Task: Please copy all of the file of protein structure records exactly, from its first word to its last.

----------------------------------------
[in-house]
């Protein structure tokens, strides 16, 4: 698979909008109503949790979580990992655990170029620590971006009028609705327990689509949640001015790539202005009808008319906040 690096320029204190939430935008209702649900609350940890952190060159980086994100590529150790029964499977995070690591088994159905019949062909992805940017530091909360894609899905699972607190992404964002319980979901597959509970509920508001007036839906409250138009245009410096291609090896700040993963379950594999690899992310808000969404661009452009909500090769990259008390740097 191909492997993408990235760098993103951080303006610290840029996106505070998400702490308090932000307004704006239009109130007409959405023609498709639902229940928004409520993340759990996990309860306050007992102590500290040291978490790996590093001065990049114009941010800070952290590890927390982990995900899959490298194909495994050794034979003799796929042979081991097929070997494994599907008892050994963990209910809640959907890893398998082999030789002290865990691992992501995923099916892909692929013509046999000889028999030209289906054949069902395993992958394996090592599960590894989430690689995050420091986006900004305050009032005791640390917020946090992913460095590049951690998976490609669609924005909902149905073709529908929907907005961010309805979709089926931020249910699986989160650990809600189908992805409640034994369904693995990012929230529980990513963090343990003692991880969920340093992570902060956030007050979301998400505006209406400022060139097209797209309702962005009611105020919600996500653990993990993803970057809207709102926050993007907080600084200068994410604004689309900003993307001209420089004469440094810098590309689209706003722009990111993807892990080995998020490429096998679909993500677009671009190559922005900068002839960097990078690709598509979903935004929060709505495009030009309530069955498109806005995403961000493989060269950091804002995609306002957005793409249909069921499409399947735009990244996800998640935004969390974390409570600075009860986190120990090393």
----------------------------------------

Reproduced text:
[in-house]
């Protein structure tokens, strides 16, 4: 698979909008109503949790979580990992655990170029620590971006009028609705327990689509949640001015790539202005009808008319906040 690096320029204190939430935008209702649900609350940890952190060159980086994100590529150790029964499977995070690591088994159905019949062909992805940017530091909360894609899905699972607190992404964002319980979901597959509970509920508001007036839906409250138009245009410096291609090896700040993963379950594999690899992310808000969404661009452009909500090769990259008390740097 191909492997993408990235760098993103951080303006610290840029996106505070998400702490308090932000307004704006239009109130007409959405023609498709639902229940928004409520993340759990996990309860306050007992102590500290040291978490790996590093001065990049114009941010800070952290590890927390982990995900899959490298194909495994050794034979003799796929042979081991097929070997494994599907008892050994963990209910809640959907890893398998082999030789002290865990691992992501995923099916892909692929013509046999000889028999030209289906054949069902395993992958394996090592599960590894989430690689995050420091986006900004305050009032005791640390917020946090992913460095590049951690998976490609669609924005909902149905073709529908929907907005961010309805979709089926931020249910699986989160650990809600189908992805409640034994369904693995990012929230529980990513963090343990003692991880969920340093992570902060956030007050979301998400505006209406400022060139097209797209309702962005009611105020919600996500653990993990993803970057809207709102926050993007907080600084200068994410604004689309900003993307001209420089004469440094810098590309689209706003722009990111993807892990080995998020490429096998679909993500677009671009190559922005900068002839960097990078690709598509979903935004929060709505495009030009309530069955498109806005995403961000493989060269950091804002995609306002957005793409249909069921499409399947735009990244996800998640935004969390974390409570600075009860986190120990090393």